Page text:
The most significant impact on the structure of marketing and distribution channels in international trade during recent decades and on the operations of the main trading agents has been the 'relentless process towards concentration of economic power and the strengthening of dominant positions'-through mergers, takeovers, joint ventures, joint selling and buying arrangements, etc.

Possibly 30-40 per cent of all international trade is on an intra-firm or related-party basis, 30 per cent is likely to constitute 'State trading', and ' further share' of international trade is captive in nature as a result of sub- contracting or long-term and medium-term contractual arrangements;

Three-quarters of foreign investment by TNCs in the world manufacturing sector is in other DMECs; a significant proportion of their sales are made through and to subsidiaries; the bulk of technology transferred by manufacturing TNCs-in terms of equipment and knowledge-is channelled through subsidiaries, including transfers under licensing agreements or direct sale.

That is the concrete situation. The concrete situation is that a pseudo scenario is presented where there appears to be either a conflict between nations or an agreement between nations, but in fact it is those huge multinational conglomerates that are benefiting through the world trading arrangements that are put forward at present. If there is to be a sensible policy on trade and protection, it has to take this extremely important point into account and make much of it. Without doing that, we will have pseudo debates about pseudo matters rather than a real debate about the real economics that exist.

What are some of the sorts of things that we ought to be looking at? Obviously, we ought to be looking at overcoming arrangements such as transfer pricing and various sale arrangements that are made by these transnational corporations, by working directly with other nations and their governments. We need more organised arrangements. The honourable member for Dawson mentioned the EEC. One of the things that we need in relation to the EEC-and I would agree with any program that the Opposition wants to put up to increase the penetration of Australian primary products into the EEC-is an orderly and worked out arrangement between its member countries. The idea that one can leave it up to so-called free market forces-'so-called' because they do not exist-is nonsense. What really exists is a small set of corporations that has a tight grip on the trade situation.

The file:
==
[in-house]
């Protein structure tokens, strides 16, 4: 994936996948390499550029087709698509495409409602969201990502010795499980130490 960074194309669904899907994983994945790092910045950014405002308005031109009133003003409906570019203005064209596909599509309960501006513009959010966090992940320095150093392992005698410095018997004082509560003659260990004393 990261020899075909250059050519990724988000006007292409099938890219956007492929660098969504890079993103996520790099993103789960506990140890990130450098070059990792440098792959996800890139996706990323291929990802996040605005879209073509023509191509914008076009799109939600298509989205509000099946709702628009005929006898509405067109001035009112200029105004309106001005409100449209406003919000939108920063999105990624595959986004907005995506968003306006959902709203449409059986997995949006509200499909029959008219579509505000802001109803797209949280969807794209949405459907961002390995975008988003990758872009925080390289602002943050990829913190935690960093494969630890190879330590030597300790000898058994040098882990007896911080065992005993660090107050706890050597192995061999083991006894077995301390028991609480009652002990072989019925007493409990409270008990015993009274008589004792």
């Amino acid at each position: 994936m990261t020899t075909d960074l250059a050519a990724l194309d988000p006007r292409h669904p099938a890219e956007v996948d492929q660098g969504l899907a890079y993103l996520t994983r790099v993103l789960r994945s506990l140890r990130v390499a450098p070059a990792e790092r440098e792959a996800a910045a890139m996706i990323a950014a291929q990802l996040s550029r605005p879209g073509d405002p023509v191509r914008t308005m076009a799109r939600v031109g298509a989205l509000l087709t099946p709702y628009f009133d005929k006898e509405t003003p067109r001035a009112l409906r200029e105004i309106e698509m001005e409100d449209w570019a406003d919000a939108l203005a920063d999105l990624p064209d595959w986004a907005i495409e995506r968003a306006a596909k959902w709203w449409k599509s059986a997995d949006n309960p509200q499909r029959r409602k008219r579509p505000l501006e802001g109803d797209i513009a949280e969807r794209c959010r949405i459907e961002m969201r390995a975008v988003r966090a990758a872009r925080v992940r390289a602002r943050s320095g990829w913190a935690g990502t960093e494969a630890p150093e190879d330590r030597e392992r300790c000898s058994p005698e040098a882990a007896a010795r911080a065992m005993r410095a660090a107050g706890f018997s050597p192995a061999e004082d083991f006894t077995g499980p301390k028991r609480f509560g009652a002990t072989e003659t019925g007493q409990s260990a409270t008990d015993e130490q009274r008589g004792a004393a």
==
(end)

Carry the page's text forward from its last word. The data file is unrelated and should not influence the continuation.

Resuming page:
There also needs to be more planning at our end of the process. Various reports which have been produced clearly indicate that we are becoming increasingly dependent on foreign imported products in a wide range of areas and that we are not producing sufficiently, especially in new industries and in high technology industries, about which my colleague the Minister for Science and Technology (Mr Barry Jones), who is present in the chamber, has spoken a great deal. I might say that the Government is working through a regulated program to try to increase Australian production in such high technology industries. We have put forward proposals in that area. But these proposals can only get going with sufficient support in the area of protection. One cannot simply have a situation where high technology products produced in Australia can be expected to automatically compete with some of the vicious processes that are being used by some of our foreign trading partners at present.

The Deputy Prime Minister (Mr Lionel Bowen) has mentioned on several occasions that Australia is a naive country in relation to protection in the way that we do not have the large number of non-tariff measures that many other countries have. Some countries go to the point of absolute absurdity in relation to their non-tariff protection measures. There are sensible, non-tariff measures that we ought to be thinking about and looking at in terms of what we can do for our industries. It is not a matter of protecting every enterprise, no matter how inefficient or no matter what its position. That is not the issue at all. The issue before us is to select; but, in selecting, we have to be careful that we establish efficient industries which will receive due protection until they mature so that they can compete with other countries. I think that is the sensible approach. I am sure that the Minister and his Department will continue with that approach. Let me say that the Caucus and the Caucus Industry Committee -

The CHAIRMAN —Order! The honourable member's time has expired.